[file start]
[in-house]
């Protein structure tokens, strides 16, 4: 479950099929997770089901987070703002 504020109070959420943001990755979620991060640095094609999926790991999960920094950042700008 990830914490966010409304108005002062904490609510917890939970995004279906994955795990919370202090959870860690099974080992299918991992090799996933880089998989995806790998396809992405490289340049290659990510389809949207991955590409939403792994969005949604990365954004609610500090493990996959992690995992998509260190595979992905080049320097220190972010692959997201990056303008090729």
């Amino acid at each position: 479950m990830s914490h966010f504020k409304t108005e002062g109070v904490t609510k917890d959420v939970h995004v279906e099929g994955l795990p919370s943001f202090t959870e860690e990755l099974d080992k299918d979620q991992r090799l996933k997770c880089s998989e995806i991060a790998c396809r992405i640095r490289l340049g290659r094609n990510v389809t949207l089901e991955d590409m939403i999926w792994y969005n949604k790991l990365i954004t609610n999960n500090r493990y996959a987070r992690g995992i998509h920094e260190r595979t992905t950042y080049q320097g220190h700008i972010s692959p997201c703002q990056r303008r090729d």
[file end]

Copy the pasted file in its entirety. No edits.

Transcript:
[in-house]
């Protein structure tokens, strides 16, 4: 479950099929997770089901987070703002 504020109070959420943001990755979620991060640095094609999926790991999960920094950042700008 990830914490966010409304108005002062904490609510917890939970995004279906994955795990919370202090959870860690099974080992299918991992090799996933880089998989995806790998396809992405490289340049290659990510389809949207991955590409939403792994969005949604990365954004609610500090493990996959992690995992998509260190595979992905080049320097220190972010692959997201990056303008090729």
């Amino acid at each position: 479950m990830s914490h966010f504020k409304t108005e002062g109070v904490t609510k917890d959420v939970h995004v279906e099929g994955l795990p919370s943001f202090t959870e860690e990755l099974d080992k299918d979620q991992r090799l996933k997770c880089s998989e995806i991060a790998c396809r992405i640095r490289l340049g290659r094609n990510v389809t949207l089901e991955d590409m939403i999926w792994y969005n949604k790991l990365i954004t609610n999960n500090r493990y996959a987070r992690g995992i998509h920094e260190r595979t992905t950042y080049q320097g220190h700008i972010s692959p997201c703002q990056r303008r090729d």